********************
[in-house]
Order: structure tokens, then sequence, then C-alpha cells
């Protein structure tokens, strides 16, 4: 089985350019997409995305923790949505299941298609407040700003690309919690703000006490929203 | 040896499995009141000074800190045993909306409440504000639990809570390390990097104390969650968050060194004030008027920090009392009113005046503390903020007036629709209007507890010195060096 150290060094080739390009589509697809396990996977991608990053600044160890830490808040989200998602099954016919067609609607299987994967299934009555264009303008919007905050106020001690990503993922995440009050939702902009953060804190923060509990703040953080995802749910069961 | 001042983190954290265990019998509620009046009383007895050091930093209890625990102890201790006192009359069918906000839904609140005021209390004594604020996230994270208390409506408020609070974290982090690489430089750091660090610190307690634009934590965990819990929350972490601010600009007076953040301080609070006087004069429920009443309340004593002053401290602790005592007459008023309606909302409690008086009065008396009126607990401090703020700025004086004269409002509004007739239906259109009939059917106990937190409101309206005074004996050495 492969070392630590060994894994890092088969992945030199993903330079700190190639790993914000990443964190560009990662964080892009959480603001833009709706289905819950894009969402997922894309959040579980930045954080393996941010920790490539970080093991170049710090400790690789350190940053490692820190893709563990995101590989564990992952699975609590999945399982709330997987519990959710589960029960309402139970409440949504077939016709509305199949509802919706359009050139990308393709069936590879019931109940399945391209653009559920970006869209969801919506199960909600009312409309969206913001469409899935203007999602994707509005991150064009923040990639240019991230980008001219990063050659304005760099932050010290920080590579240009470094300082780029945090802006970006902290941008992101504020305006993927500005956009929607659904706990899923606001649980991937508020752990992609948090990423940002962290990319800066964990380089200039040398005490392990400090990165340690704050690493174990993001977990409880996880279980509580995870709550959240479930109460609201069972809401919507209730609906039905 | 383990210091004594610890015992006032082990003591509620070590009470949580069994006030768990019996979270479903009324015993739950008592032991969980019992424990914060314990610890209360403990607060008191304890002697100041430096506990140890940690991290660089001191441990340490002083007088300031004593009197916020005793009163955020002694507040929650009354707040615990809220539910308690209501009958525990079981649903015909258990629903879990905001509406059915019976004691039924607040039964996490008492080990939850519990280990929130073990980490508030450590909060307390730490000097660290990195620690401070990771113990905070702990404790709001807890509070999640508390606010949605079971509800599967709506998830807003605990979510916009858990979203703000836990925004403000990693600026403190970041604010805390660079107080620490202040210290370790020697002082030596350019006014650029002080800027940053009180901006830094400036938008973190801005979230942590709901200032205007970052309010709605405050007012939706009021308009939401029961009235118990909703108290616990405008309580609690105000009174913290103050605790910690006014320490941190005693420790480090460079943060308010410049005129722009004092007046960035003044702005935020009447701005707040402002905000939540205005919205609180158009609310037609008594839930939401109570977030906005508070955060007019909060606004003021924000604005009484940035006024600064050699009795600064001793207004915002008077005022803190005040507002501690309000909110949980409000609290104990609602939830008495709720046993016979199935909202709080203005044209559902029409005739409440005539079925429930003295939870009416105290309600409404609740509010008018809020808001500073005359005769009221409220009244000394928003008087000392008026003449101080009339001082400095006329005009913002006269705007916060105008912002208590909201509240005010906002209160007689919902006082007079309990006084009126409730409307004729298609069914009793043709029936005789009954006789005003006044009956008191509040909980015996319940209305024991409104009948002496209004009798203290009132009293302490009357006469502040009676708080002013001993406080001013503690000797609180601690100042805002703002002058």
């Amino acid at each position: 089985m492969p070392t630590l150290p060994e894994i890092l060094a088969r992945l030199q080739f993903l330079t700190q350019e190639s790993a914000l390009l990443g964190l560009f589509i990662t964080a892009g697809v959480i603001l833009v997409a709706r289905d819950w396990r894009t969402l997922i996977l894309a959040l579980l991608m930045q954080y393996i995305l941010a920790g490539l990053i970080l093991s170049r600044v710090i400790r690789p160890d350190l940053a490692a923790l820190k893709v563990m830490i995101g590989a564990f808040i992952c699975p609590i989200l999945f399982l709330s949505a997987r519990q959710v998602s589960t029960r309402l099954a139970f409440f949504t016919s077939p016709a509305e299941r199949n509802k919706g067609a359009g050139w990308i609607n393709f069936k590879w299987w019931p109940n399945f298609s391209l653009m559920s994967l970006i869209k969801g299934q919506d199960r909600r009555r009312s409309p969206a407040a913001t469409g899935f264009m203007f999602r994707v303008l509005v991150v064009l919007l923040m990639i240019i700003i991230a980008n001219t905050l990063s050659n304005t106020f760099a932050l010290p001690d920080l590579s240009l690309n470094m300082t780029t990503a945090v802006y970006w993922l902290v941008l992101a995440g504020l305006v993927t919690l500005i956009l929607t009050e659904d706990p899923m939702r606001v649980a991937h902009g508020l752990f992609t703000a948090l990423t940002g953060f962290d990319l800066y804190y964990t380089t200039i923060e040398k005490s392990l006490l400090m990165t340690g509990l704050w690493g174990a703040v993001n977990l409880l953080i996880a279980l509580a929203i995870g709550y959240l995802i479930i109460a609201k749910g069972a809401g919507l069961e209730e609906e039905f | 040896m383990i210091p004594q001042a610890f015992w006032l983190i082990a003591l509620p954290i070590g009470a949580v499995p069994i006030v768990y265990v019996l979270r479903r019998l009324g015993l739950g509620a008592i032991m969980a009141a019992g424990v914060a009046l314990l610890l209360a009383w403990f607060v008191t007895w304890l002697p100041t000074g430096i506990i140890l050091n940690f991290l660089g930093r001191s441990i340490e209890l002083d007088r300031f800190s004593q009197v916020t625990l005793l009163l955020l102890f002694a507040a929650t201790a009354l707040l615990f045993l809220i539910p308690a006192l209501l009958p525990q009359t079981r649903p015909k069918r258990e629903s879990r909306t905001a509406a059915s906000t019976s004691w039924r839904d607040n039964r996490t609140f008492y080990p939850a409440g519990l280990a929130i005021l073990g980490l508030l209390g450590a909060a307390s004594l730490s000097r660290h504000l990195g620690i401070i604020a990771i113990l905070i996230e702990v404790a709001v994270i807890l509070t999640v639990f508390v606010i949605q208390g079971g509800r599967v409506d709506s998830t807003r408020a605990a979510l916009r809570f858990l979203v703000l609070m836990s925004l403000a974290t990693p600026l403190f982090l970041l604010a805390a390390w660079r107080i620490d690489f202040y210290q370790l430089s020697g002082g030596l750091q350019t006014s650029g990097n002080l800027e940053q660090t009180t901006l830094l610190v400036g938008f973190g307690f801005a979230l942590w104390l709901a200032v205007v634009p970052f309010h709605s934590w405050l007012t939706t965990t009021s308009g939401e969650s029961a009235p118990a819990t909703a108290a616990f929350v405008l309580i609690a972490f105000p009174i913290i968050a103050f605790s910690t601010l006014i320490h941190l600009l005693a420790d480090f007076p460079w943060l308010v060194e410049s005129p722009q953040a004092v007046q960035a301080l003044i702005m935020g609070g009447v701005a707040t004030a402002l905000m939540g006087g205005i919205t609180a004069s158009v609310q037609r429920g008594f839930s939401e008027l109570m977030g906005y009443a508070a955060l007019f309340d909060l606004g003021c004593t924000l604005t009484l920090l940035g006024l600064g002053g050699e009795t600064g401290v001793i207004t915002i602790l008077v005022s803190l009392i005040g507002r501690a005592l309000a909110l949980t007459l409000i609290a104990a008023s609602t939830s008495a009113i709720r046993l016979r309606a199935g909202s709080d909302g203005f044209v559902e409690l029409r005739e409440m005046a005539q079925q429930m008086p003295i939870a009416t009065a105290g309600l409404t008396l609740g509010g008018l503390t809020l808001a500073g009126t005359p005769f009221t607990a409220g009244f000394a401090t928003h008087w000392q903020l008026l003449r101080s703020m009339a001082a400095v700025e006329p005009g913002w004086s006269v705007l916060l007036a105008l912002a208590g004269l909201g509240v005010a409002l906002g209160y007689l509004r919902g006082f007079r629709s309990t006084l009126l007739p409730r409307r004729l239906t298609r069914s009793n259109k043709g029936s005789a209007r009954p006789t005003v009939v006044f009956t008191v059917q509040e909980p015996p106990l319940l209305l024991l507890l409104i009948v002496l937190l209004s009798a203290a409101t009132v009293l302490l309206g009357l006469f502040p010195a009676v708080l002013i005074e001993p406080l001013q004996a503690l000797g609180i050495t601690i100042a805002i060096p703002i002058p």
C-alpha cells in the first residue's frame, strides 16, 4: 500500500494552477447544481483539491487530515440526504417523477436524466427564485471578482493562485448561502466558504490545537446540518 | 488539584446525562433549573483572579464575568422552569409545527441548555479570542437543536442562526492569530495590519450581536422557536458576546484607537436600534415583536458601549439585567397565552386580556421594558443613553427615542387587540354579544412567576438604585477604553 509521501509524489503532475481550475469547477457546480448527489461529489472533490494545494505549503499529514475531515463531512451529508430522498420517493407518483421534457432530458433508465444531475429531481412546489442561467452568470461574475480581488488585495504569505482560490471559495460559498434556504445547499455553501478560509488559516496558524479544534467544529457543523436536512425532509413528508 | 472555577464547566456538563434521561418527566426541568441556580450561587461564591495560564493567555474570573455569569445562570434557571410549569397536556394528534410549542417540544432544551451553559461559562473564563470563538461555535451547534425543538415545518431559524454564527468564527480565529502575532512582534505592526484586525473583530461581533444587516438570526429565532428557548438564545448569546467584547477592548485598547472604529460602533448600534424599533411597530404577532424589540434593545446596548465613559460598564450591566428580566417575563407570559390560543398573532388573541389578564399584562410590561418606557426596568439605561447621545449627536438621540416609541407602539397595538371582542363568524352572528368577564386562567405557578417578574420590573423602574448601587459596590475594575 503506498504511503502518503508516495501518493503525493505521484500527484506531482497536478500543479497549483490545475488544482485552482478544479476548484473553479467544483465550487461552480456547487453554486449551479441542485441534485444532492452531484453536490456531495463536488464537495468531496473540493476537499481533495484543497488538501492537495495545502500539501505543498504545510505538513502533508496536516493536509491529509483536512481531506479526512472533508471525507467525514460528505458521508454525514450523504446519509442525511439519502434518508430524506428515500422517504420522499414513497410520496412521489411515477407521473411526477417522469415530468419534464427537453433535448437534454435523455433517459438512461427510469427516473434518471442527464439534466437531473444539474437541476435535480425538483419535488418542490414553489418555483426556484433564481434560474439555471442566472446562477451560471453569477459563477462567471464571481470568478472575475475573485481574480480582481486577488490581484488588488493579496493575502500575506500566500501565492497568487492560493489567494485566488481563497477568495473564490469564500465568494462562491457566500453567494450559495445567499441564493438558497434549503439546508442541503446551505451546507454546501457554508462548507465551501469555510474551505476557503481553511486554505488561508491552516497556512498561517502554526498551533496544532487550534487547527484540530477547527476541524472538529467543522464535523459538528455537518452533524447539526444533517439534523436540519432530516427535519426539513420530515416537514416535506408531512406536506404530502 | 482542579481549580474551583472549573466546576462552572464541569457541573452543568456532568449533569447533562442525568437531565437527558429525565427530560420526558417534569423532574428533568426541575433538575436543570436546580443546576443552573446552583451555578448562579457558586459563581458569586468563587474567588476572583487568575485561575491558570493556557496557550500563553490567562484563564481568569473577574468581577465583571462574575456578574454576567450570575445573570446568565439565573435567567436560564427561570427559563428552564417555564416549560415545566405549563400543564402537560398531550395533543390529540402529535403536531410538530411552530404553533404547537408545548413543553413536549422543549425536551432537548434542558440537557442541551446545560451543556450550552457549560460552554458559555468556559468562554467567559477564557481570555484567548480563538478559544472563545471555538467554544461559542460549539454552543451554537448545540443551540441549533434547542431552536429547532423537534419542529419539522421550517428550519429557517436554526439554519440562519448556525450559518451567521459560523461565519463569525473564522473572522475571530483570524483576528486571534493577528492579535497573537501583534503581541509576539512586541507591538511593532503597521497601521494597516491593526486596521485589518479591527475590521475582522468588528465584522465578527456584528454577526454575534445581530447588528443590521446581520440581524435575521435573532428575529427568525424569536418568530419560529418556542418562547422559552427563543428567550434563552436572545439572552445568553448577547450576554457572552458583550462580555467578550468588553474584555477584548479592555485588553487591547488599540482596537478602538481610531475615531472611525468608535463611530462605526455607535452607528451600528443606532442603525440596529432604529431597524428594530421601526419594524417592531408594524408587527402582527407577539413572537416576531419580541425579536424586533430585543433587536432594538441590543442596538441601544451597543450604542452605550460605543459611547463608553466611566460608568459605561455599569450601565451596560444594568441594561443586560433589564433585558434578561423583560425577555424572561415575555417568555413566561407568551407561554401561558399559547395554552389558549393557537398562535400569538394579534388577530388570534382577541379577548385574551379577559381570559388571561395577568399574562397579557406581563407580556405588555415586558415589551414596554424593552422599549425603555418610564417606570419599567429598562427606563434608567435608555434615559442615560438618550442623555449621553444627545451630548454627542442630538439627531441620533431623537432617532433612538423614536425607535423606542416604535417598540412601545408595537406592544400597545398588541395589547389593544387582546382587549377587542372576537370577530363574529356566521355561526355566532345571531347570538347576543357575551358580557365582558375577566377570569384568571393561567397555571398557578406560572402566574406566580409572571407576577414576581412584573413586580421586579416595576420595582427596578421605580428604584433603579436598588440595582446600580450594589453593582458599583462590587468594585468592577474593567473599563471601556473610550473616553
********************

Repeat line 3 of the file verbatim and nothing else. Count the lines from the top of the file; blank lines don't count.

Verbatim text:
């Protein structure tokens, strides 16, 4: 089985350019997409995305923790949505299941298609407040700003690309919690703000006490929203 | 040896499995009141000074800190045993909306409440504000639990809570390390990097104390969650968050060194004030008027920090009392009113005046503390903020007036629709209007507890010195060096 150290060094080739390009589509697809396990996977991608990053600044160890830490808040989200998602099954016919067609609607299987994967299934009555264009303008919007905050106020001690990503993922995440009050939702902009953060804190923060509990703040953080995802749910069961 | 001042983190954290265990019998509620009046009383007895050091930093209890625990102890201790006192009359069918906000839904609140005021209390004594604020996230994270208390409506408020609070974290982090690489430089750091660090610190307690634009934590965990819990929350972490601010600009007076953040301080609070006087004069429920009443309340004593002053401290602790005592007459008023309606909302409690008086009065008396009126607990401090703020700025004086004269409002509004007739239906259109009939059917106990937190409101309206005074004996050495 492969070392630590060994894994890092088969992945030199993903330079700190190639790993914000990443964190560009990662964080892009959480603001833009709706289905819950894009969402997922894309959040579980930045954080393996941010920790490539970080093991170049710090400790690789350190940053490692820190893709563990995101590989564990992952699975609590999945399982709330997987519990959710589960029960309402139970409440949504077939016709509305199949509802919706359009050139990308393709069936590879019931109940399945391209653009559920970006869209969801919506199960909600009312409309969206913001469409899935203007999602994707509005991150064009923040990639240019991230980008001219990063050659304005760099932050010290920080590579240009470094300082780029945090802006970006902290941008992101504020305006993927500005956009929607659904706990899923606001649980991937508020752990992609948090990423940002962290990319800066964990380089200039040398005490392990400090990165340690704050690493174990993001977990409880996880279980509580995870709550959240479930109460609201069972809401919507209730609906039905 | 383990210091004594610890015992006032082990003591509620070590009470949580069994006030768990019996979270479903009324015993739950008592032991969980019992424990914060314990610890209360403990607060008191304890002697100041430096506990140890940690991290660089001191441990340490002083007088300031004593009197916020005793009163955020002694507040929650009354707040615990809220539910308690209501009958525990079981649903015909258990629903879990905001509406059915019976004691039924607040039964996490008492080990939850519990280990929130073990980490508030450590909060307390730490000097660290990195620690401070990771113990905070702990404790709001807890509070999640508390606010949605079971509800599967709506998830807003605990979510916009858990979203703000836990925004403000990693600026403190970041604010805390660079107080620490202040210290370790020697002082030596350019006014650029002080800027940053009180901006830094400036938008973190801005979230942590709901200032205007970052309010709605405050007012939706009021308009939401029961009235118990909703108290616990405008309580609690105000009174913290103050605790910690006014320490941190005693420790480090460079943060308010410049005129722009004092007046960035003044702005935020009447701005707040402002905000939540205005919205609180158009609310037609008594839930939401109570977030906005508070955060007019909060606004003021924000604005009484940035006024600064050699009795600064001793207004915002008077005022803190005040507002501690309000909110949980409000609290104990609602939830008495709720046993016979199935909202709080203005044209559902029409005739409440005539079925429930003295939870009416105290309600409404609740509010008018809020808001500073005359005769009221409220009244000394928003008087000392008026003449101080009339001082400095006329005009913002006269705007916060105008912002208590909201509240005010906002209160007689919902006082007079309990006084009126409730409307004729298609069914009793043709029936005789009954006789005003006044009956008191509040909980015996319940209305024991409104009948002496209004009798203290009132009293302490009357006469502040009676708080002013001993406080001013503690000797609180601690100042805002703002002058």